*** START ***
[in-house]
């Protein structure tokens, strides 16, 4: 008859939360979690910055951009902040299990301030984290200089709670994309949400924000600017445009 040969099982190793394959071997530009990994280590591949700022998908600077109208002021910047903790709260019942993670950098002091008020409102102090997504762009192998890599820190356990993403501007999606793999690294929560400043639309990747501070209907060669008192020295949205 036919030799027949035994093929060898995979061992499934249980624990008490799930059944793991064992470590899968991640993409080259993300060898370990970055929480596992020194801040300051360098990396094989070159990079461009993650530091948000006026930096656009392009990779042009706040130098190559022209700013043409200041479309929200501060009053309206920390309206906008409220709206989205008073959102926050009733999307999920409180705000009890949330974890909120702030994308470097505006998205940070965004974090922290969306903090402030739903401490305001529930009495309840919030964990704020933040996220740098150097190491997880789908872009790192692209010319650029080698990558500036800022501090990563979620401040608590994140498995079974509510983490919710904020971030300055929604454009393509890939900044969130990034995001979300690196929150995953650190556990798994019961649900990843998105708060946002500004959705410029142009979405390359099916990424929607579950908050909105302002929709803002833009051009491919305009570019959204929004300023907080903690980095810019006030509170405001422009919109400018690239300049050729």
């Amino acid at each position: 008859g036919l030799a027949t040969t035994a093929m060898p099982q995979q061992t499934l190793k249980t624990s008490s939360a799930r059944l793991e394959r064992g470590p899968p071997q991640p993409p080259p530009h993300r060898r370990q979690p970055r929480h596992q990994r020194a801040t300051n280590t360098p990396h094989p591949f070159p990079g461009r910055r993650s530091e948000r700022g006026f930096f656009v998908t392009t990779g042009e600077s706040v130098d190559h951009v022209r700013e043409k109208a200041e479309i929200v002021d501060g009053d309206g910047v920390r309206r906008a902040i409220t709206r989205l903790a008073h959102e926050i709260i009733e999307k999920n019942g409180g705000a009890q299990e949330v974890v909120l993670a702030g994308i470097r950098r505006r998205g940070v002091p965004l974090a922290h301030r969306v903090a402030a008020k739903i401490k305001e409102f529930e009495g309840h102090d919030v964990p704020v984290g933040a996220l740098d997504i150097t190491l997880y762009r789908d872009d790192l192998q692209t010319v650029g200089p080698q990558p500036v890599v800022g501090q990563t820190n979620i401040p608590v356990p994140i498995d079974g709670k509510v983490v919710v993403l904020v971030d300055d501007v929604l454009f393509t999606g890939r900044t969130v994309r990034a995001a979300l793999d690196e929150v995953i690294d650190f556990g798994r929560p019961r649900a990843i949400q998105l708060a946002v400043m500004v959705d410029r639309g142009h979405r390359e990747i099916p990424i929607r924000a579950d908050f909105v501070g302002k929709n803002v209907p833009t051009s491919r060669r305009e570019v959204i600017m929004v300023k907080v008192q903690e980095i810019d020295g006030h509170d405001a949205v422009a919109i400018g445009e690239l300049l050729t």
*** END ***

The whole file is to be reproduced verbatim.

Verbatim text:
[in-house]
């Protein structure tokens, strides 16, 4: 008859939360979690910055951009902040299990301030984290200089709670994309949400924000600017445009 040969099982190793394959071997530009990994280590591949700022998908600077109208002021910047903790709260019942993670950098002091008020409102102090997504762009192998890599820190356990993403501007999606793999690294929560400043639309990747501070209907060669008192020295949205 036919030799027949035994093929060898995979061992499934249980624990008490799930059944793991064992470590899968991640993409080259993300060898370990970055929480596992020194801040300051360098990396094989070159990079461009993650530091948000006026930096656009392009990779042009706040130098190559022209700013043409200041479309929200501060009053309206920390309206906008409220709206989205008073959102926050009733999307999920409180705000009890949330974890909120702030994308470097505006998205940070965004974090922290969306903090402030739903401490305001529930009495309840919030964990704020933040996220740098150097190491997880789908872009790192692209010319650029080698990558500036800022501090990563979620401040608590994140498995079974509510983490919710904020971030300055929604454009393509890939900044969130990034995001979300690196929150995953650190556990798994019961649900990843998105708060946002500004959705410029142009979405390359099916990424929607579950908050909105302002929709803002833009051009491919305009570019959204929004300023907080903690980095810019006030509170405001422009919109400018690239300049050729």
């Amino acid at each position: 008859g036919l030799a027949t040969t035994a093929m060898p099982q995979q061992t499934l190793k249980t624990s008490s939360a799930r059944l793991e394959r064992g470590p899968p071997q991640p993409p080259p530009h993300r060898r370990q979690p970055r929480h596992q990994r020194a801040t300051n280590t360098p990396h094989p591949f070159p990079g461009r910055r993650s530091e948000r700022g006026f930096f656009v998908t392009t990779g042009e600077s706040v130098d190559h951009v022209r700013e043409k109208a200041e479309i929200v002021d501060g009053d309206g910047v920390r309206r906008a902040i409220t709206r989205l903790a008073h959102e926050i709260i009733e999307k999920n019942g409180g705000a009890q299990e949330v974890v909120l993670a702030g994308i470097r950098r505006r998205g940070v002091p965004l974090a922290h301030r969306v903090a402030a008020k739903i401490k305001e409102f529930e009495g309840h102090d919030v964990p704020v984290g933040a996220l740098d997504i150097t190491l997880y762009r789908d872009d790192l192998q692209t010319v650029g200089p080698q990558p500036v890599v800022g501090q990563t820190n979620i401040p608590v356990p994140i498995d079974g709670k509510v983490v919710v993403l904020v971030d300055d501007v929604l454009f393509t999606g890939r900044t969130v994309r990034a995001a979300l793999d690196e929150v995953i690294d650190f556990g798994r929560p019961r649900a990843i949400q998105l708060a946002v400043m500004v959705d410029r639309g142009h979405r390359e990747i099916p990424i929607r924000a579950d908050f909105v501070g302002k929709n803002v209907p833009t051009s491919r060669r305009e570019v959204i600017m929004v300023k907080v008192q903690e980095i810019d020295g006030h509170d405001a949205v422009a919109i400018g445009e690239l300049l050729t």